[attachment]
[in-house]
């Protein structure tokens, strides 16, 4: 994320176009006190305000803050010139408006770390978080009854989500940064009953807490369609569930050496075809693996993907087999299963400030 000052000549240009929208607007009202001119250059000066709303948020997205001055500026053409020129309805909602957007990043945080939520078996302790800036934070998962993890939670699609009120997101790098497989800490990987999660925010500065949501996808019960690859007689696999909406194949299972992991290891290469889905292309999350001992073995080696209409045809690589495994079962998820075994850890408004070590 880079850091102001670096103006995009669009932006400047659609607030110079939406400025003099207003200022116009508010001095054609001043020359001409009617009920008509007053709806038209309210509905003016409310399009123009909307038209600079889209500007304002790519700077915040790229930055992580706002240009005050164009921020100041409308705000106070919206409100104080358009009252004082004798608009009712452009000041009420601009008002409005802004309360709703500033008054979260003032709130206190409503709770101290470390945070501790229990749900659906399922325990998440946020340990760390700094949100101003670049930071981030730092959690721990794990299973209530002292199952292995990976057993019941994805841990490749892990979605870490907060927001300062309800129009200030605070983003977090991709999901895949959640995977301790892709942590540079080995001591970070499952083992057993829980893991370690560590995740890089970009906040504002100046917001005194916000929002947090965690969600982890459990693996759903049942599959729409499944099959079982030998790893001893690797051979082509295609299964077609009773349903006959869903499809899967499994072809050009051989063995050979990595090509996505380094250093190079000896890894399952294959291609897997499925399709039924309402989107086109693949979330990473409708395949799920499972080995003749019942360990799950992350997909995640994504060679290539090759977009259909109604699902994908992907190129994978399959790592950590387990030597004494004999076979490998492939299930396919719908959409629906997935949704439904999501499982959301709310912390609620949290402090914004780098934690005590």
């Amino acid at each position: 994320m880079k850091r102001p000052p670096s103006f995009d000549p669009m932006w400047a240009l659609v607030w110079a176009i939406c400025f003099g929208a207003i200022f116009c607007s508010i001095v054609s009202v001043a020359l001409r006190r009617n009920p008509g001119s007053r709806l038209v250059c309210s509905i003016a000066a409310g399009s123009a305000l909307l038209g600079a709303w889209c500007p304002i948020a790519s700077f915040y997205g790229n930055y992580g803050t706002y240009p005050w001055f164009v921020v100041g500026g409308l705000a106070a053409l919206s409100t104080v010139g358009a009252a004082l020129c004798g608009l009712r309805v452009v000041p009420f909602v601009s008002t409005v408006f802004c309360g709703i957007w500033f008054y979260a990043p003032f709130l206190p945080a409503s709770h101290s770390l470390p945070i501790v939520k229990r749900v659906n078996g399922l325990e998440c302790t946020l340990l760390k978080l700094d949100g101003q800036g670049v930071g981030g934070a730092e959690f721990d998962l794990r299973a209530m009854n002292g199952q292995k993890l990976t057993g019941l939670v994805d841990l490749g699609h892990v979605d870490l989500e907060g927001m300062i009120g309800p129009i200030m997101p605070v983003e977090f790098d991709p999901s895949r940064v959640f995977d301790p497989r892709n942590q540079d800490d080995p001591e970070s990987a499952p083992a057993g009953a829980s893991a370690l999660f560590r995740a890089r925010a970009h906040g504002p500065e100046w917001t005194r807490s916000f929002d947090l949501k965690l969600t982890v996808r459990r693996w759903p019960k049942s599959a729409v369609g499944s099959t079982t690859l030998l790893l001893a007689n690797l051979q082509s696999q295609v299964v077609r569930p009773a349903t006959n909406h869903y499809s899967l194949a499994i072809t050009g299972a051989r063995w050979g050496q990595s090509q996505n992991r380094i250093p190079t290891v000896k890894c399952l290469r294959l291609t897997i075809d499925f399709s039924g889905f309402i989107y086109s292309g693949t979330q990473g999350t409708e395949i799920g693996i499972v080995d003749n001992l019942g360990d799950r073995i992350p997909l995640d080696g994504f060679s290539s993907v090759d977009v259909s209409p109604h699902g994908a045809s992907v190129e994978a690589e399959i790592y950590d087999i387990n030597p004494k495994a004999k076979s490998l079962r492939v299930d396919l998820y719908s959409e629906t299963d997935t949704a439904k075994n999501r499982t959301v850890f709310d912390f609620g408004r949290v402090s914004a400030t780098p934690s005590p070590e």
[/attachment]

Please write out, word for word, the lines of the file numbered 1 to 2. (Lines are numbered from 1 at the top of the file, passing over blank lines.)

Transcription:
[in-house]
């Protein structure tokens, strides 16, 4: 994320176009006190305000803050010139408006770390978080009854989500940064009953807490369609569930050496075809693996993907087999299963400030 000052000549240009929208607007009202001119250059000066709303948020997205001055500026053409020129309805909602957007990043945080939520078996302790800036934070998962993890939670699609009120997101790098497989800490990987999660925010500065949501996808019960690859007689696999909406194949299972992991290891290469889905292309999350001992073995080696209409045809690589495994079962998820075994850890408004070590 880079850091102001670096103006995009669009932006400047659609607030110079939406400025003099207003200022116009508010001095054609001043020359001409009617009920008509007053709806038209309210509905003016409310399009123009909307038209600079889209500007304002790519700077915040790229930055992580706002240009005050164009921020100041409308705000106070919206409100104080358009009252004082004798608009009712452009000041009420601009008002409005802004309360709703500033008054979260003032709130206190409503709770101290470390945070501790229990749900659906399922325990998440946020340990760390700094949100101003670049930071981030730092959690721990794990299973209530002292199952292995990976057993019941994805841990490749892990979605870490907060927001300062309800129009200030605070983003977090991709999901895949959640995977301790892709942590540079080995001591970070499952083992057993829980893991370690560590995740890089970009906040504002100046917001005194916000929002947090965690969600982890459990693996759903049942599959729409499944099959079982030998790893001893690797051979082509295609299964077609009773349903006959869903499809899967499994072809050009051989063995050979990595090509996505380094250093190079000896890894399952294959291609897997499925399709039924309402989107086109693949979330990473409708395949799920499972080995003749019942360990799950992350997909995640994504060679290539090759977009259909109604699902994908992907190129994978399959790592950590387990030597004494004999076979490998492939299930396919719908959409629906997935949704439904999501499982959301709310912390609620949290402090914004780098934690005590």